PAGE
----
Sunday, October 11, 2009

The Numbers of the Jews

There's a fellow in Israel who was born a Muslim Arab in Hebron, and eventually crossed the lines to become an orthodox and very right-wing Jew. There's another one whose great grandfather founded the Red Army and called himself Trotsky, and the descendant is also a far-right hothead (he used to live in Hebron, but I've lost track of him).

People have free wills, and this can lead them to some of the most peculiar places, irrespective of where they started.

But most often, it doesn't. Statistically most people more or less end up being what you'd have thought. When they don't, it's often because history intervened. The Postwar Germans don't resemble the society of their parents and grandparents; the fact so many of them do resemble each other in not resembling their gradparents, is no coincidence. Most people don't deviate all that much.

The Forward has published another rumination on the declining number of American Jews. The thesis: the Orthodox are multiplying, all the rest aren't, not at all. Surprise!

I've taken a wee bit of flak by some commenters as I've touched upon this topic in recent weeks. So here's an attempt to clarify.

Many Christian denominations have it pretty simple in the identity department. If you believe the right things, you're in; if not, you're probably out. Belonging to the right community - as in, going to the right church - is also helpful.

It's different these days with Jews. The belief part of it was never particularly important; the belonging was simple when everybody did it but then got more complicated. Roughly speaking, I'd say there are four ways to tell who's a Jew.
1. By what the antisemites say.
2. The Halachic way (traditional Jewish law). If your mother is Jewish, so are you. Interestingly, this works for children, perhaps for maternal grandchildren, but not for great grandchildren. If your mother and grandmother were not Jewish enough to marry Jewish men, the rabbis probably won't easily recognize you, either.
3. The religious way. This means living a life in which Jewish ritual plays an important and consistent role. I'm being careful, please note, and not saying it has to be orthodox ritual, though any empiric measure I can think of would indicate that orthodox ritual has greater staying power than the other forms, at least statistically. But if your form of non-orthodox ritual keeps you firmly in the fold, most other Jews won't doubt you (the Orthodox, however, will want to be certain your mother was Jewish before they marry you).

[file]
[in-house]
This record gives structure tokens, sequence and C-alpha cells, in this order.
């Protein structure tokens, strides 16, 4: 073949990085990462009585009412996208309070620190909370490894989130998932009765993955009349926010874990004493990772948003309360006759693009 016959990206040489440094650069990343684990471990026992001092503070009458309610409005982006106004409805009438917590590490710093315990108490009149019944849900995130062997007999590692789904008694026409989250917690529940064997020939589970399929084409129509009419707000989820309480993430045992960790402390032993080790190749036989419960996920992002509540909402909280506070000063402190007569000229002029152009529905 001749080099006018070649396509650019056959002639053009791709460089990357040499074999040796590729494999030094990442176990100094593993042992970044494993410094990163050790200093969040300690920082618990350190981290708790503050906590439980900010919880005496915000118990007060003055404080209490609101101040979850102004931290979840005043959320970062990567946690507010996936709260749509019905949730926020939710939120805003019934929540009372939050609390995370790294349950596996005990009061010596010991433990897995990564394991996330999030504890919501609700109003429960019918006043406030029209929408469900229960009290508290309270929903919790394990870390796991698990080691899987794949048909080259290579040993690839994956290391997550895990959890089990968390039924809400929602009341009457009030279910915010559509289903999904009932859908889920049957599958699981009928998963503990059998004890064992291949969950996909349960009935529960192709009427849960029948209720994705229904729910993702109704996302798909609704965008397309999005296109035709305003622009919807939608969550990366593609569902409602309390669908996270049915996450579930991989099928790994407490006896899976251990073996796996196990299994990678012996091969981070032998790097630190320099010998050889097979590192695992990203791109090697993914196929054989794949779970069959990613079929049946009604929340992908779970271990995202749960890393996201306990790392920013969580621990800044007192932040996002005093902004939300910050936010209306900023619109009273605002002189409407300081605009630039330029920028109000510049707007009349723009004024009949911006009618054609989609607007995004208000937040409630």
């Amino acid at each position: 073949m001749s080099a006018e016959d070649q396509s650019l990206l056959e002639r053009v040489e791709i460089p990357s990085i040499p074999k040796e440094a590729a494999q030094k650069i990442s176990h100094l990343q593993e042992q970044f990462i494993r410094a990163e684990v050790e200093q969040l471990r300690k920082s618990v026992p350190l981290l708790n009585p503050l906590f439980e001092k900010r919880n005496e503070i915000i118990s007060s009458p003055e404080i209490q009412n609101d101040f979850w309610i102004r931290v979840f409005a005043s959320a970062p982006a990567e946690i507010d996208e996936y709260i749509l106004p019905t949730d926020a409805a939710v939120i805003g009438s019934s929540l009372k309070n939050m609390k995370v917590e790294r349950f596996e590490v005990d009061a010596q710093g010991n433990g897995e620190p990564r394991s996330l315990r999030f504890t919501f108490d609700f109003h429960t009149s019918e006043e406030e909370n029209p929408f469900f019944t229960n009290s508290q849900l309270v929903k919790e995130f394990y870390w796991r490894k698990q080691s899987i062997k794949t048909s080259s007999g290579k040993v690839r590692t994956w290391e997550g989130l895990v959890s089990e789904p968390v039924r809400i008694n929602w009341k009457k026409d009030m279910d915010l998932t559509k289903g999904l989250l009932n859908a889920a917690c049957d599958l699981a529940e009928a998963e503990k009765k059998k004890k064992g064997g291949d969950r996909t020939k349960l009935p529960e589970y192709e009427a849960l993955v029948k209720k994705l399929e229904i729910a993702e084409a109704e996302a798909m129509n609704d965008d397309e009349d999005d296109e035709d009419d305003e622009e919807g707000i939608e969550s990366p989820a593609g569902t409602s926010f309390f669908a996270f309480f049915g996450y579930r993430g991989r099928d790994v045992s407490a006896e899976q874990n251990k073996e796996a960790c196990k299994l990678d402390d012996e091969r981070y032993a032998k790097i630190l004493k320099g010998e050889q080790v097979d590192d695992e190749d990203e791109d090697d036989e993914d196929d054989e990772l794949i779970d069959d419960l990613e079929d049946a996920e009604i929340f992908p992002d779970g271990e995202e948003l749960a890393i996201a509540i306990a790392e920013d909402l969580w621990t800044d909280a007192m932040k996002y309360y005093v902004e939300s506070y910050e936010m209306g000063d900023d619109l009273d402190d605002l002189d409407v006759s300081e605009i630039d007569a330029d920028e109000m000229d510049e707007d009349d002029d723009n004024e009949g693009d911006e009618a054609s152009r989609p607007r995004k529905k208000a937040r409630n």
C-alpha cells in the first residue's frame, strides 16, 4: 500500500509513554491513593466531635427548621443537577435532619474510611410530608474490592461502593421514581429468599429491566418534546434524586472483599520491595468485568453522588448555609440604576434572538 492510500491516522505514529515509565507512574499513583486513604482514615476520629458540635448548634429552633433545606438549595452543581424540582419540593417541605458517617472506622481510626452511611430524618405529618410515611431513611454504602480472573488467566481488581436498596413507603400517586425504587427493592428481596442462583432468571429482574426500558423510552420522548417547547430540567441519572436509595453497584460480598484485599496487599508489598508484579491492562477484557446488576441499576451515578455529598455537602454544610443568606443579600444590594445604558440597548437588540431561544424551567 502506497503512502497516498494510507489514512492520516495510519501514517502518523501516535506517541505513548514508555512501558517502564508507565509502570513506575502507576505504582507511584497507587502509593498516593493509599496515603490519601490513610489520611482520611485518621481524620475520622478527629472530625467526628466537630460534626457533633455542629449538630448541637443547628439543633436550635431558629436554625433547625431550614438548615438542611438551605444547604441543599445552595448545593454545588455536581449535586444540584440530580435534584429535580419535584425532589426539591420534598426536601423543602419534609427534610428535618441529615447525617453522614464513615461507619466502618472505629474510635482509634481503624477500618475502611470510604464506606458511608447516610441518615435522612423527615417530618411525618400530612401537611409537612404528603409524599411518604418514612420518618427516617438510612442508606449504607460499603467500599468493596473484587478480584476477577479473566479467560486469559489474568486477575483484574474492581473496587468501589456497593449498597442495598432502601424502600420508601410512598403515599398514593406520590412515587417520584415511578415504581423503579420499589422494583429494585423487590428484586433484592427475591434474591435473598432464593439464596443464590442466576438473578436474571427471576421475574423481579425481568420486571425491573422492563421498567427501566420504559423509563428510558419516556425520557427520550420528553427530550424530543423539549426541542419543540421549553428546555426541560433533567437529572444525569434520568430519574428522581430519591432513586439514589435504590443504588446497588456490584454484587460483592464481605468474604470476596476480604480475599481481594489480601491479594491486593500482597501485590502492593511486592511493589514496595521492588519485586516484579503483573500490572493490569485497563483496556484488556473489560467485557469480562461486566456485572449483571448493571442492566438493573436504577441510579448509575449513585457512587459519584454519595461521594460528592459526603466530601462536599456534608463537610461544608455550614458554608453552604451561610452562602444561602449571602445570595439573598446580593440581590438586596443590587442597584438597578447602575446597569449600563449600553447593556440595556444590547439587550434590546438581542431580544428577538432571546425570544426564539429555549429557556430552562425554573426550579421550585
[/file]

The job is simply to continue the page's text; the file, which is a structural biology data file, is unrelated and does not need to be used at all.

4. The cultural way. This is where I've been censured a bit, so I'll be clear about what this means. Being Jewish has always been a significant componant of an individual Jew's identity. For the past 200 years or so, it has been possible - at least theoritically - for being Jewish to be central even while not being religious. Or at any rate, it has repeatedly been tried.

The anecdotal evidence in the column cited above is yet another illustration of the probability that the cultural way works for a generation or two, but not much longer. Jews lucky enough to live in lands where the antisemites don't care (because they're gone, or because they fixiate on Israelis, not local Jews), who see no problem with marrying non-Jews, and who aren't religious, won't have Jewish grandchildren. Except in Israel.

Israel is the one place where being culturally Jewish may be statistically feasable. The language spoken by the Israelis is the Jewish language, the public holidays are the Jewish holidays, and the war with the neighbors has significant elements of rejection of things Jewish, so it fits the first catagory. Not to mention that most marriages will be between Jews, obviously.

So yes, I'm saying clearly what some of you have taken exception to: if you want to stay Jewish abroad your best bet is to be orthodox. If you don't want to think about being Jewish overmuchly while remaining strongly Jewish, you need to be in Israel.


Fabián said...

I agree.

Avi said...

I agree too.
I left the UK over 30 years ago and am an active member of a Masorti community in Ramot, Jerusalem. As hard as I try to be objective, skeptical and empirical about things, if you are not so keen on Orthodoxy and want to try and keep the Jewish People, culture and religion alive, Israel is by far the best bet as the place to bring ug up your kids.

Avigdor said...


Empress Trudy said...